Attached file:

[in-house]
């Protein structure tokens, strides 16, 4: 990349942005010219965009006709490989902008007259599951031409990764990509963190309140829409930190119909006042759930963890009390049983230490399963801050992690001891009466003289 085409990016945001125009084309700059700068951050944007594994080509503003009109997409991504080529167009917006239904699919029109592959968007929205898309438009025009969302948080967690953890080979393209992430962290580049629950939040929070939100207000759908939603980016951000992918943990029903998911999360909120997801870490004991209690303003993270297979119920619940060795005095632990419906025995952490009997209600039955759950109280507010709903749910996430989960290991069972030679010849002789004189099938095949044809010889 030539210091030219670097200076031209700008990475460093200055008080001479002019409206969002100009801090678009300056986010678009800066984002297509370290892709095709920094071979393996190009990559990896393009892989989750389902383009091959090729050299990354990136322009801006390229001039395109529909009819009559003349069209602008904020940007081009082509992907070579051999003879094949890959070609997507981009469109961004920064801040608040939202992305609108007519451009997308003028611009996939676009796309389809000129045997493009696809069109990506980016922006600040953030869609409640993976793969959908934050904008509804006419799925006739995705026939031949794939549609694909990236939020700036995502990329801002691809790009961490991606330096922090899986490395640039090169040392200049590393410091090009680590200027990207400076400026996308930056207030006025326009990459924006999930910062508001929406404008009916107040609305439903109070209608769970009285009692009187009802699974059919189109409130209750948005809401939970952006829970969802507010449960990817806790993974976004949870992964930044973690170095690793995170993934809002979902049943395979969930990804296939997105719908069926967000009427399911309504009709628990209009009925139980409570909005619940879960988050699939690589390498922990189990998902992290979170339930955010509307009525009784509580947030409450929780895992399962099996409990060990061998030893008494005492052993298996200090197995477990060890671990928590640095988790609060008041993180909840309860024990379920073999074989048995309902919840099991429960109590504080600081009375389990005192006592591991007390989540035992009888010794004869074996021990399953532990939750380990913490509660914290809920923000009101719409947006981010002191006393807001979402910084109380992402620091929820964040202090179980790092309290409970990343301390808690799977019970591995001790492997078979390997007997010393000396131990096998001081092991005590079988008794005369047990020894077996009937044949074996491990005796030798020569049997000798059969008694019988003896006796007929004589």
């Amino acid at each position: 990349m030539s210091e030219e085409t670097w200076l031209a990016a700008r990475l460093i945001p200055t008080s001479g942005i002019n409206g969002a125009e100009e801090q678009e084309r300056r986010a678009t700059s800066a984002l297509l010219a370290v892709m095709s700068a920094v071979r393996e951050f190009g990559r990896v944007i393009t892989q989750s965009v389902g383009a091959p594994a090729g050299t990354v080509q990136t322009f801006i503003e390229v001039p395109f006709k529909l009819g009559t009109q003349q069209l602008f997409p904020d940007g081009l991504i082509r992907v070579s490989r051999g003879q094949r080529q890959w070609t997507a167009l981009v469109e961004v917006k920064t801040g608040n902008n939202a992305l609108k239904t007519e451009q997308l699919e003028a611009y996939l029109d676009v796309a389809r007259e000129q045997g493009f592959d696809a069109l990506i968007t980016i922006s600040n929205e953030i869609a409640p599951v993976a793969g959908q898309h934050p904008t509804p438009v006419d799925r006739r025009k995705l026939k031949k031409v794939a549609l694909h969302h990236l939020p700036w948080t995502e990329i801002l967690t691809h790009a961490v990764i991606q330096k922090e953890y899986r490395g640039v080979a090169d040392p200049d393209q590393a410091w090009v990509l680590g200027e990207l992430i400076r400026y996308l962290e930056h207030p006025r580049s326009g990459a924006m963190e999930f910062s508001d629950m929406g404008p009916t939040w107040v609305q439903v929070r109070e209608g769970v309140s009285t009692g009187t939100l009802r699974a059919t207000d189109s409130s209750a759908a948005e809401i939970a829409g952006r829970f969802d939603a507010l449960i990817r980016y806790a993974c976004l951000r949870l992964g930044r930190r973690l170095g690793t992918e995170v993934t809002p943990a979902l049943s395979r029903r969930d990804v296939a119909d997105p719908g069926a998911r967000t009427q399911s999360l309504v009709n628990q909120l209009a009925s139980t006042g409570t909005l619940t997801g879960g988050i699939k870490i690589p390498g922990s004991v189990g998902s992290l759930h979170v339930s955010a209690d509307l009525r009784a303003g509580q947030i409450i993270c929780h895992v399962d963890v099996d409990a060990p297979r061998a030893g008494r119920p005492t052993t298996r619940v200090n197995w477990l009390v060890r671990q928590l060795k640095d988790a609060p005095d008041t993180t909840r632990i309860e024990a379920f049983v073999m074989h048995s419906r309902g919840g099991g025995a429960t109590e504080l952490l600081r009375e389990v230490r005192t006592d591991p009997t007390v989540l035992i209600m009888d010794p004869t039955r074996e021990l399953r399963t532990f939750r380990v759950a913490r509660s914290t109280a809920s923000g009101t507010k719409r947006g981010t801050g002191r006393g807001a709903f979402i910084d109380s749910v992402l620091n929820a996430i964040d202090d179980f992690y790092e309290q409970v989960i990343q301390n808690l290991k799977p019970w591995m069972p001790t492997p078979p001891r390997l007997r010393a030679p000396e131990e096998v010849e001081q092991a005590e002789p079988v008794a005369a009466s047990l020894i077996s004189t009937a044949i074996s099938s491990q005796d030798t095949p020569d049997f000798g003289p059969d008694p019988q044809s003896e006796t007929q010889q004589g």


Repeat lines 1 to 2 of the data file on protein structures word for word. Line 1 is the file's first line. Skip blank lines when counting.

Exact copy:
[in-house]
């Protein structure tokens, strides 16, 4: 990349942005010219965009006709490989902008007259599951031409990764990509963190309140829409930190119909006042759930963890009390049983230490399963801050992690001891009466003289 085409990016945001125009084309700059700068951050944007594994080509503003009109997409991504080529167009917006239904699919029109592959968007929205898309438009025009969302948080967690953890080979393209992430962290580049629950939040929070939100207000759908939603980016951000992918943990029903998911999360909120997801870490004991209690303003993270297979119920619940060795005095632990419906025995952490009997209600039955759950109280507010709903749910996430989960290991069972030679010849002789004189099938095949044809010889 030539210091030219670097200076031209700008990475460093200055008080001479002019409206969002100009801090678009300056986010678009800066984002297509370290892709095709920094071979393996190009990559990896393009892989989750389902383009091959090729050299990354990136322009801006390229001039395109529909009819009559003349069209602008904020940007081009082509992907070579051999003879094949890959070609997507981009469109961004920064801040608040939202992305609108007519451009997308003028611009996939676009796309389809000129045997493009696809069109990506980016922006600040953030869609409640993976793969959908934050904008509804006419799925006739995705026939031949794939549609694909990236939020700036995502990329801002691809790009961490991606330096922090899986490395640039090169040392200049590393410091090009680590200027990207400076400026996308930056207030006025326009990459924006999930910062508001929406404008009916107040609305439903109070209608769970009285009692009187009802699974059919189109409130209750948005809401939970952006829970969802507010449960990817806790993974976004949870992964930044973690170095690793995170993934809002979902049943395979969930990804296939997105719908069926967000009427399911309504009709628990209009009925139980409570909005619940879960988050699939690589390498922990189990998902992290979170339930955010509307009525009784509580947030409450929780895992399962099996409990060990061998030893008494005492052993298996200090197995477990060890671990928590640095988790609060008041993180909840309860024990379920073999074989048995309902919840099991429960109590504080600081009375389990005192006592591991007390989540035992009888010794004869074996021990399953532990939750380990913490509660914290809920923000009101719409947006981010002191006393807001979402910084109380992402620091929820964040202090179980790092309290409970990343301390808690799977019970591995001790492997078979390997007997010393000396131990096998001081092991005590079988008794005369047990020894077996009937044949074996491990005796030798020569049997000798059969008694019988003896006796007929004589």